Friday, November 9

Me and my prostate: An executive summary

Sometimes you can get too close to a topic. And that's what happened in my earlier post, the one which follows this.

I've been tossing around since the early hours wondering what to do about it. Surely it's too long? Does it say far more about my prostate than you really want to know? Is it boring?

And worse, does it fail to drive home arguments I believe to be important?

Yes, yes, yes and yes! Then, about 4am, the answer came to me. What I need is an executive summary.

So here's a first from Grumpy Old Journo. An executive summary:

  • Professor Simon Chapman, and many other researchers, believe prostate cancer screening isn't worthwhile.
  • The initial screening is unreliable. If abnormalities are found, the patient must have a biopsy to confirm diagnosis, and the biopsy procedure itself carries risks.
  • Even if a man has prostate cancer, he's probably going to die of something else first. Many men have prostate cancer when they die, but they've never had symptoms and it's not what killed them.
  • Treatment may end the patient's sex life and leave him wearing incontinence pads. Even if it does extend his life – and that's uncertain – his quality of life may be diminished.
  • However, screening may become valuable if better screening tests can be developed.

    Against that, I'd like to put a counter-argument based on my experience and my reading:

    • Despite their shortcomings, screening tests can indicate prostate cancer.
    • Follow-up biopsies do carry risks of infection and some pain, but they are valuable, not only in confirming a cancer diagnosis, but in calculating the aggressiveness of the cancer – is it likely to spread into lymph nodes and pelvic bones?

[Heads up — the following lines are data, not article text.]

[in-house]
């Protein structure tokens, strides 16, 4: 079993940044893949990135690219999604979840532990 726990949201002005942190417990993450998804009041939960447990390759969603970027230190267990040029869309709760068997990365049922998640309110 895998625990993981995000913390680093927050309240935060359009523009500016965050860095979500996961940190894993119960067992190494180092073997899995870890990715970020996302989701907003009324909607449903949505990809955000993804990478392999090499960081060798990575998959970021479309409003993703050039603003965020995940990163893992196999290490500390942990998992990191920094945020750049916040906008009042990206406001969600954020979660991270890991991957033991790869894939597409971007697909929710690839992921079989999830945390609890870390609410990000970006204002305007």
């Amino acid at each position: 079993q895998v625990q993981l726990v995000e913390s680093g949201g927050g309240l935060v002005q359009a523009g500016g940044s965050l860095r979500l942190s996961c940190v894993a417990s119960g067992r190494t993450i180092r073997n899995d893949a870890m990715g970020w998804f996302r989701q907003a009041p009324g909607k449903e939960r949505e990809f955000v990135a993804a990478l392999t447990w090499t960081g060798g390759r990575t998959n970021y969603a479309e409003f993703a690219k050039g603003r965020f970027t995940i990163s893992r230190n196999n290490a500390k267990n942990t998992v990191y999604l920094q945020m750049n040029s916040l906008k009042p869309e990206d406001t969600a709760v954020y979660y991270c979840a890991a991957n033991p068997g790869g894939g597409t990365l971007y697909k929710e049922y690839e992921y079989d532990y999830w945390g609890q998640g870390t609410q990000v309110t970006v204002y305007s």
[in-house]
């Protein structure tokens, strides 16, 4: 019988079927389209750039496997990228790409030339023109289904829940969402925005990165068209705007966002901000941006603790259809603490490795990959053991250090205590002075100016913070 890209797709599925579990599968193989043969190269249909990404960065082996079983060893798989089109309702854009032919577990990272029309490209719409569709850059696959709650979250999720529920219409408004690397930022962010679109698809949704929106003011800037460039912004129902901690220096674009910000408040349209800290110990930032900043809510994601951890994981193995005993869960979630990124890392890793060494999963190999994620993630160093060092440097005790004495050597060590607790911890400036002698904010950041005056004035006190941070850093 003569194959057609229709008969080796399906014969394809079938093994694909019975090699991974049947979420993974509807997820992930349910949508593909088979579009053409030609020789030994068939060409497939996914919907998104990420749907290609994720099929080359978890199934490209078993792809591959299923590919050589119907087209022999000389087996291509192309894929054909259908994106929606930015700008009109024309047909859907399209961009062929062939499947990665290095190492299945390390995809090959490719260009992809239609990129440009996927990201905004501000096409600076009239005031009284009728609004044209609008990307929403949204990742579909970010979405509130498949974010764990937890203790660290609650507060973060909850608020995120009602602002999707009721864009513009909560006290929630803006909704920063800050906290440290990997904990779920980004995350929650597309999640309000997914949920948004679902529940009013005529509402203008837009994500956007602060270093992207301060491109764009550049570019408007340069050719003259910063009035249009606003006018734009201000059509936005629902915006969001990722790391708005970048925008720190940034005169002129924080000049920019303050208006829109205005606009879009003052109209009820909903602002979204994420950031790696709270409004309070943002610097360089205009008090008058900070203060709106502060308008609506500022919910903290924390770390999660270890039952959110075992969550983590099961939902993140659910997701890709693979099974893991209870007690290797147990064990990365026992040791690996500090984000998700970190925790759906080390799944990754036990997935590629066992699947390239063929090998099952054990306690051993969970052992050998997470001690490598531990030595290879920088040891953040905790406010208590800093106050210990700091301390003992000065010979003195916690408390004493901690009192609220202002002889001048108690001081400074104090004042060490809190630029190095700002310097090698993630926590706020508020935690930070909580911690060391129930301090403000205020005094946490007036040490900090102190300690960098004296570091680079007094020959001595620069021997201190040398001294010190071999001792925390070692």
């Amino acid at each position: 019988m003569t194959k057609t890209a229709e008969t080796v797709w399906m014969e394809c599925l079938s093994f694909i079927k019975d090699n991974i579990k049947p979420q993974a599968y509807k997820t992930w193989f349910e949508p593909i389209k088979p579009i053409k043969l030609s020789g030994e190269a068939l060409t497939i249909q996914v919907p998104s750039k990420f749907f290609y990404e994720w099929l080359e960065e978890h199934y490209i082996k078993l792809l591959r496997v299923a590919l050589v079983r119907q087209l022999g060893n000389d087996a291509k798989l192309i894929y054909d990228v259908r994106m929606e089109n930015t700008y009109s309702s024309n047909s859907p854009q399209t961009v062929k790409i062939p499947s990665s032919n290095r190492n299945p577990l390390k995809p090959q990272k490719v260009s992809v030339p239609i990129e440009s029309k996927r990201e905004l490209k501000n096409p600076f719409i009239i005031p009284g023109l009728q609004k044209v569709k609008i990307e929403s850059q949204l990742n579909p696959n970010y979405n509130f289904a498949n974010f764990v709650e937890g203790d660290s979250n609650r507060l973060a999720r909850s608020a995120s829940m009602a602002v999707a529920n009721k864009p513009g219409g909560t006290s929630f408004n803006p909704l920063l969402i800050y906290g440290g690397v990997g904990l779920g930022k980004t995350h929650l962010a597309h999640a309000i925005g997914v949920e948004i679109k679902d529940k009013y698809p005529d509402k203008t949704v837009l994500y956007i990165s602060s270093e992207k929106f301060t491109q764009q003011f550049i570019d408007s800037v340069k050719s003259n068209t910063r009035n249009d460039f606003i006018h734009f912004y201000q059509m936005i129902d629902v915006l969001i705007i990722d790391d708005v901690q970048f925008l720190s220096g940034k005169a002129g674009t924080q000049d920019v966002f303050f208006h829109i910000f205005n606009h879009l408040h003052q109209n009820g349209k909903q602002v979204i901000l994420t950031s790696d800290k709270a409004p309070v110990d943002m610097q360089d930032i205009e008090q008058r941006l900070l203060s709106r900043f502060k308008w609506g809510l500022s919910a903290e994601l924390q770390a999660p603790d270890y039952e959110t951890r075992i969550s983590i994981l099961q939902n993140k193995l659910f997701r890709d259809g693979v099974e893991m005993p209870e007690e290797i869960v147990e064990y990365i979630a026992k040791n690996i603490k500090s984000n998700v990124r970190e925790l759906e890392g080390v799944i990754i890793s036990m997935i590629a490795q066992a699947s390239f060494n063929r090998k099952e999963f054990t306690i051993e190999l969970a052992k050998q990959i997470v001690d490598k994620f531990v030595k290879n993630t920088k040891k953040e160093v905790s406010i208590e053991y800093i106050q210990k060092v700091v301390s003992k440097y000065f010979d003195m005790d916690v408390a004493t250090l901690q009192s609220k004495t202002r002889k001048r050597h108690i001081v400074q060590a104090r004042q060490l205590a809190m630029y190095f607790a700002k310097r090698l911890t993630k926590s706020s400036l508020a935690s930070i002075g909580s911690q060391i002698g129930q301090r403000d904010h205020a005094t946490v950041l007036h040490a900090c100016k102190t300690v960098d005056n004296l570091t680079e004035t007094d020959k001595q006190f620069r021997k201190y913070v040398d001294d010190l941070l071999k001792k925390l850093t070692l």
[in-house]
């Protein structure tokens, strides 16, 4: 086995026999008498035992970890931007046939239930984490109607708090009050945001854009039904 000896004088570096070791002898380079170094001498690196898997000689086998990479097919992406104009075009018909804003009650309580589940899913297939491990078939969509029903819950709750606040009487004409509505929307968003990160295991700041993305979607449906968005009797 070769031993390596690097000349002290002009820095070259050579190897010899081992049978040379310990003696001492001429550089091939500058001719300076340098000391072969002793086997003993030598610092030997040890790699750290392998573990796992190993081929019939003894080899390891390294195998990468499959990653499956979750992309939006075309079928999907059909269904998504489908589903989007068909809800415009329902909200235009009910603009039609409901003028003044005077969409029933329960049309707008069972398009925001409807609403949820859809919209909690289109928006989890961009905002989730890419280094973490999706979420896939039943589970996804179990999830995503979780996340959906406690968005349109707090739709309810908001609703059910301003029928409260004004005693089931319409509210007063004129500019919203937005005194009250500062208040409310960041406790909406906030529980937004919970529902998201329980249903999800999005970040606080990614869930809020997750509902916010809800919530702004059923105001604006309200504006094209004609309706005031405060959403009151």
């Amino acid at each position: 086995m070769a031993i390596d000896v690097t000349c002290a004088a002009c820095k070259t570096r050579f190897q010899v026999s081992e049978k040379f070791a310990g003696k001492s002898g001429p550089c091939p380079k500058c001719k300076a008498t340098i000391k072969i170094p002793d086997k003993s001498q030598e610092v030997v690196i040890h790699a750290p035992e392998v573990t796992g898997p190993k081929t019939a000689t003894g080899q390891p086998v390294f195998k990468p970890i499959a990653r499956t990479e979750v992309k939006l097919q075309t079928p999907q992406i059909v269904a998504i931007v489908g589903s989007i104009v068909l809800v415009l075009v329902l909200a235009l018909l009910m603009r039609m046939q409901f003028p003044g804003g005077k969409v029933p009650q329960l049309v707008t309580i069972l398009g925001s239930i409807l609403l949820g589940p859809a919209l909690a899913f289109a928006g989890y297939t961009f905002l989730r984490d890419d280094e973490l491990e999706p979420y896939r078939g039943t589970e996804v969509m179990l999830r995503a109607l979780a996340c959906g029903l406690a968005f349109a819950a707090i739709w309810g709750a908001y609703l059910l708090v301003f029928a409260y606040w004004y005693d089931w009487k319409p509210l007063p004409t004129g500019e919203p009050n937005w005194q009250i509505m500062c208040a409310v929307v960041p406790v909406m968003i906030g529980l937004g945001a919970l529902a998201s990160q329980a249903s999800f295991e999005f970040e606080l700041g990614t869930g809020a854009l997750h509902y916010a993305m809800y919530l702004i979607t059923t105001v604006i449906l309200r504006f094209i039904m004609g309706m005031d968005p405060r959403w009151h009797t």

• With this information, a guy (and his wife) can make sensible decisions about treatment options, including the option of no treatment. All specialists will explain the pros and cons
      of treatment they suggest and will offer booklets which set out that advice.
    • Professor Chapman's findings are based on statistical analysis of thousands of men. With sound evidence, good advice and sensible decisions, a guy could beat the odds.
    • Screening is the first step on the path which may lead you to a better outcome.
    Jesus wasn't talking about the prostate health of his listeners, of course, but you might find his words of value when you think about screening:

      "You shall know the truth, and the truth will set you free" [John 8:32]

      I've got the following links at the end of the next post, but to save your time, here they are again: Professor Chapman's article in the Sydney Morning Herald, and a long, detailed Wikipedia entry.

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